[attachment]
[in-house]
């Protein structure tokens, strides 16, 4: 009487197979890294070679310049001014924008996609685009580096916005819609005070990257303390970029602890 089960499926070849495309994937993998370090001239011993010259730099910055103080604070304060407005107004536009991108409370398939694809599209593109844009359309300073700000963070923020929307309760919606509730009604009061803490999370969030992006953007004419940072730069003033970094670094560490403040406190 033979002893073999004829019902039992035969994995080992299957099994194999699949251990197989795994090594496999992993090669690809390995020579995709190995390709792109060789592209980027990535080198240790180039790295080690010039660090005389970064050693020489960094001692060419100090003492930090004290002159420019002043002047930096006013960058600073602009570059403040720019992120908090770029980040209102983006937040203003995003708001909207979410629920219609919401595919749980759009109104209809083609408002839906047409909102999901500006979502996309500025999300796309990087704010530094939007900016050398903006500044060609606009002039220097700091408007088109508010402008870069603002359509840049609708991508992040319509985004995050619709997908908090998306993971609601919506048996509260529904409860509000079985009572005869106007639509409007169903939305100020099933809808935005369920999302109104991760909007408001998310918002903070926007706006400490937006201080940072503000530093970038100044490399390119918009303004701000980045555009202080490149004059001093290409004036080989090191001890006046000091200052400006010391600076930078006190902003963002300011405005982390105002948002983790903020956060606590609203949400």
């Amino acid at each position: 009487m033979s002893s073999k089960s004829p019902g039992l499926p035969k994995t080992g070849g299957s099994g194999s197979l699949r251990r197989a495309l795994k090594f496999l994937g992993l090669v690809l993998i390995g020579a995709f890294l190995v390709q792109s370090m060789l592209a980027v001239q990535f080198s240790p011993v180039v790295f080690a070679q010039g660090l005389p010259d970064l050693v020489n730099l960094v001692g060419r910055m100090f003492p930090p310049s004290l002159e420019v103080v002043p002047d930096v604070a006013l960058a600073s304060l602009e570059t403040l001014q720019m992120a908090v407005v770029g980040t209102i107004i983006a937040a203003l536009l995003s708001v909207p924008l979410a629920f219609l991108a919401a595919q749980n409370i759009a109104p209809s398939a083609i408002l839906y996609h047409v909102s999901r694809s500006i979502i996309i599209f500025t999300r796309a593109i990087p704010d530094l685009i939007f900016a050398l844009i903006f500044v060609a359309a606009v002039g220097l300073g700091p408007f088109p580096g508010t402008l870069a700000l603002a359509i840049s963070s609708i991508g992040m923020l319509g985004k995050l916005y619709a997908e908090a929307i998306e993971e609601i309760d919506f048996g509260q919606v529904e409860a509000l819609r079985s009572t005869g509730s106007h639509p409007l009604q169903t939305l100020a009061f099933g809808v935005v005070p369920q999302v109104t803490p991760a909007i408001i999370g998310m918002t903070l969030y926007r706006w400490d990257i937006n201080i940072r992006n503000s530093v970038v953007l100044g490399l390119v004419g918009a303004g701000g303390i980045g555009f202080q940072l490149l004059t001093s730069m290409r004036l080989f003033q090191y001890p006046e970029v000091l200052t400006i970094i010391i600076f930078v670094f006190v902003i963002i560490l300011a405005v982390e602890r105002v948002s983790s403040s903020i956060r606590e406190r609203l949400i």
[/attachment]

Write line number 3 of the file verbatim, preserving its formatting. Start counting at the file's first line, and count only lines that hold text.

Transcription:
């Amino acid at each position: 009487m033979s002893s073999k089960s004829p019902g039992l499926p035969k994995t080992g070849g299957s099994g194999s197979l699949r251990r197989a495309l795994k090594f496999l994937g992993l090669v690809l993998i390995g020579a995709f890294l190995v390709q792109s370090m060789l592209a980027v001239q990535f080198s240790p011993v180039v790295f080690a070679q010039g660090l005389p010259d970064l050693v020489n730099l960094v001692g060419r910055m100090f003492p930090p310049s004290l002159e420019v103080v002043p002047d930096v604070a006013l960058a600073s304060l602009e570059t403040l001014q720019m992120a908090v407005v770029g980040t209102i107004i983006a937040a203003l536009l995003s708001v909207p924008l979410a629920f219609l991108a919401a595919q749980n409370i759009a109104p209809s398939a083609i408002l839906y996609h047409v909102s999901r694809s500006i979502i996309i599209f500025t999300r796309a593109i990087p704010d530094l685009i939007f900016a050398l844009i903006f500044v060609a359309a606009v002039g220097l300073g700091p408007f088109p580096g508010t402008l870069a700000l603002a359509i840049s963070s609708i991508g992040m923020l319509g985004k995050l916005y619709a997908e908090a929307i998306e993971e609601i309760d919506f048996g509260q919606v529904e409860a509000l819609r079985s009572t005869g509730s106007h639509p409007l009604q169903t939305l100020a009061f099933g809808v935005v005070p369920q999302v109104t803490p991760a909007i408001i999370g998310m918002t903070l969030y926007r706006w400490d990257i937006n201080i940072r992006n503000s530093v970038v953007l100044g490399l390119v004419g918009a303004g701000g303390i980045g555009f202080q940072l490149l004059t001093s730069m290409r004036l080989f003033q090191y001890p006046e970029v000091l200052t400006i970094i010391i600076f930078v670094f006190v902003i963002i560490l300011a405005v982390e602890r105002v948002s983790s403040s903020i956060r606590e406190r609203l949400i």